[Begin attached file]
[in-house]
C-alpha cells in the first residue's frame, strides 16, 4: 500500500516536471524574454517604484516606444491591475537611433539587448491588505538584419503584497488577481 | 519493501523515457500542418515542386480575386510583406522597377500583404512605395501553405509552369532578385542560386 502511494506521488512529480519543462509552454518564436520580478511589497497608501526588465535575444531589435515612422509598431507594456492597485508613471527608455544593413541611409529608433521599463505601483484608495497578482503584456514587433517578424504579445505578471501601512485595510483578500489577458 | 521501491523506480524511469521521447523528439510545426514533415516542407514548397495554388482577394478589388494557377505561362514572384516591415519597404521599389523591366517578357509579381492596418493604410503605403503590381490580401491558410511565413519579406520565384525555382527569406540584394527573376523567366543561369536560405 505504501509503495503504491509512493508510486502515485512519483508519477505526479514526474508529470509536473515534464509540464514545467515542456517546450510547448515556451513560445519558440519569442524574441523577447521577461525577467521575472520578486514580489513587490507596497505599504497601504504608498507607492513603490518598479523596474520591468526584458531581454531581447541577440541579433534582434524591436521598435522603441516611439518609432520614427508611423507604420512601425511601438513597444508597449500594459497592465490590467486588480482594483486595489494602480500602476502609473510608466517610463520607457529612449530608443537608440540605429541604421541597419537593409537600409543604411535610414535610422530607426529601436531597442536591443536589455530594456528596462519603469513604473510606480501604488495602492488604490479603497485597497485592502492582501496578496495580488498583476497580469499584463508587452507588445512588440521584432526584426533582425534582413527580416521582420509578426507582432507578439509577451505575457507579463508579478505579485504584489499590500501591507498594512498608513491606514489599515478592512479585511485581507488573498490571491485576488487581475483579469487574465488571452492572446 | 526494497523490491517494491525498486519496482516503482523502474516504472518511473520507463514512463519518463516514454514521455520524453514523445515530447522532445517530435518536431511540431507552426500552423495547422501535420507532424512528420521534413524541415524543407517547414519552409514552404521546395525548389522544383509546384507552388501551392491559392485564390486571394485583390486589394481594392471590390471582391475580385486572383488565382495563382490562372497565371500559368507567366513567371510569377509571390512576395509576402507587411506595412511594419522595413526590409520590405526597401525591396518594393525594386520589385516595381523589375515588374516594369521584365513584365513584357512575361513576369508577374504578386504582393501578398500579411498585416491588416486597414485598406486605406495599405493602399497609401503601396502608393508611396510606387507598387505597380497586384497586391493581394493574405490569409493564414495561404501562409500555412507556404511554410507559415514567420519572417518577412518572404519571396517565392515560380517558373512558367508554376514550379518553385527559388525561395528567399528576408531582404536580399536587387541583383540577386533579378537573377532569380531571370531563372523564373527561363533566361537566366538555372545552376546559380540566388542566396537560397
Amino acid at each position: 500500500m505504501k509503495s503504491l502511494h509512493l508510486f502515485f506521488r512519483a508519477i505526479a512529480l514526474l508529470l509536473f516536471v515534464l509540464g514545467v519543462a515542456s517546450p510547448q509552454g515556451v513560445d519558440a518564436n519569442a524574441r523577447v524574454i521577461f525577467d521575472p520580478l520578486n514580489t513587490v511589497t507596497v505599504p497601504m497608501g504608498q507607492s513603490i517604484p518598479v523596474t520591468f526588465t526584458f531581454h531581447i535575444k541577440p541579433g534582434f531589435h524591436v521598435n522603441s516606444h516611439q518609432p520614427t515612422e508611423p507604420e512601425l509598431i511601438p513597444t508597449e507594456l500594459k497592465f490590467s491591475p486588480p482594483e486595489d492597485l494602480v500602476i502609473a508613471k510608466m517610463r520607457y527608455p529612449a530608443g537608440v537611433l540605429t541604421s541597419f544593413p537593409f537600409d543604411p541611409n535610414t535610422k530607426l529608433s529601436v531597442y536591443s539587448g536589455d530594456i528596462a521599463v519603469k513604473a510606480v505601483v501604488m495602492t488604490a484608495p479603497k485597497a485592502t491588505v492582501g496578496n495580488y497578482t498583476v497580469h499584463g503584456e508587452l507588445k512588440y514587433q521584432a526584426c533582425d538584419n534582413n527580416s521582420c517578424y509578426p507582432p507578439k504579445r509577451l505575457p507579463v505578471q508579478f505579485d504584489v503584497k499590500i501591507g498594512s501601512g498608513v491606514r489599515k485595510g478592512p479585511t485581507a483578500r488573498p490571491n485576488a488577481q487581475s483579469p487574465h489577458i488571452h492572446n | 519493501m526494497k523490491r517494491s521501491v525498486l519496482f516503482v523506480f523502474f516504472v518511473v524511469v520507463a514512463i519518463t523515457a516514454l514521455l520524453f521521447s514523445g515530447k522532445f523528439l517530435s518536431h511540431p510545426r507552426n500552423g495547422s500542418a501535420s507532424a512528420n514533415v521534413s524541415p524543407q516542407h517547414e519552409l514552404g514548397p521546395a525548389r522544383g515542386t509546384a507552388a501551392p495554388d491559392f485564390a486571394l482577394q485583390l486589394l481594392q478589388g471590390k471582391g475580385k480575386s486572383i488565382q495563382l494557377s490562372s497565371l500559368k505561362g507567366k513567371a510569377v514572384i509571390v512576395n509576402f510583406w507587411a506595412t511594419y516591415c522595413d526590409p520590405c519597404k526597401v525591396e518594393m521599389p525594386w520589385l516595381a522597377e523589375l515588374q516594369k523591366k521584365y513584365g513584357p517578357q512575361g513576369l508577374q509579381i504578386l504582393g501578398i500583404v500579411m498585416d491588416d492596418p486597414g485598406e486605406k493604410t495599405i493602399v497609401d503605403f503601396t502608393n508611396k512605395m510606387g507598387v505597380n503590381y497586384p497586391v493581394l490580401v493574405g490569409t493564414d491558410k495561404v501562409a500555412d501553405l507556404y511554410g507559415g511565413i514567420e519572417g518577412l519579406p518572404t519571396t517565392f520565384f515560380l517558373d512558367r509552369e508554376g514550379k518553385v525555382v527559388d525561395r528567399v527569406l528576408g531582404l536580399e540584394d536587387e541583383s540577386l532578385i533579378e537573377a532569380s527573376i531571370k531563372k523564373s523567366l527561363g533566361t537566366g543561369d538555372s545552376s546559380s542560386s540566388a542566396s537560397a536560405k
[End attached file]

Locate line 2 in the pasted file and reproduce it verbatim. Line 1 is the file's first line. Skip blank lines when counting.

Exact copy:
C-alpha cells in the first residue's frame, strides 16, 4: 500500500516536471524574454517604484516606444491591475537611433539587448491588505538584419503584497488577481 | 519493501523515457500542418515542386480575386510583406522597377500583404512605395501553405509552369532578385542560386 502511494506521488512529480519543462509552454518564436520580478511589497497608501526588465535575444531589435515612422509598431507594456492597485508613471527608455544593413541611409529608433521599463505601483484608495497578482503584456514587433517578424504579445505578471501601512485595510483578500489577458 | 521501491523506480524511469521521447523528439510545426514533415516542407514548397495554388482577394478589388494557377505561362514572384516591415519597404521599389523591366517578357509579381492596418493604410503605403503590381490580401491558410511565413519579406520565384525555382527569406540584394527573376523567366543561369536560405 505504501509503495503504491509512493508510486502515485512519483508519477505526479514526474508529470509536473515534464509540464514545467515542456517546450510547448515556451513560445519558440519569442524574441523577447521577461525577467521575472520578486514580489513587490507596497505599504497601504504608498507607492513603490518598479523596474520591468526584458531581454531581447541577440541579433534582434524591436521598435522603441516611439518609432520614427508611423507604420512601425511601438513597444508597449500594459497592465490590467486588480482594483486595489494602480500602476502609473510608466517610463520607457529612449530608443537608440540605429541604421541597419537593409537600409543604411535610414535610422530607426529601436531597442536591443536589455530594456528596462519603469513604473510606480501604488495602492488604490479603497485597497485592502492582501496578496495580488498583476497580469499584463508587452507588445512588440521584432526584426533582425534582413527580416521582420509578426507582432507578439509577451505575457507579463508579478505579485504584489499590500501591507498594512498608513491606514489599515478592512479585511485581507488573498490571491485576488487581475483579469487574465488571452492572446 | 526494497523490491517494491525498486519496482516503482523502474516504472518511473520507463514512463519518463516514454514521455520524453514523445515530447522532445517530435518536431511540431507552426500552423495547422501535420507532424512528420521534413524541415524543407517547414519552409514552404521546395525548389522544383509546384507552388501551392491559392485564390486571394485583390486589394481594392471590390471582391475580385486572383488565382495563382490562372497565371500559368507567366513567371510569377509571390512576395509576402507587411506595412511594419522595413526590409520590405526597401525591396518594393525594386520589385516595381523589375515588374516594369521584365513584365513584357512575361513576369508577374504578386504582393501578398500579411498585416491588416486597414485598406486605406495599405493602399497609401503601396502608393508611396510606387507598387505597380497586384497586391493581394493574405490569409493564414495561404501562409500555412507556404511554410507559415514567420519572417518577412518572404519571396517565392515560380517558373512558367508554376514550379518553385527559388525561395528567399528576408531582404536580399536587387541583383540577386533579378537573377532569380531571370531563372523564373527561363533566361537566366538555372545552376546559380540566388542566396537560397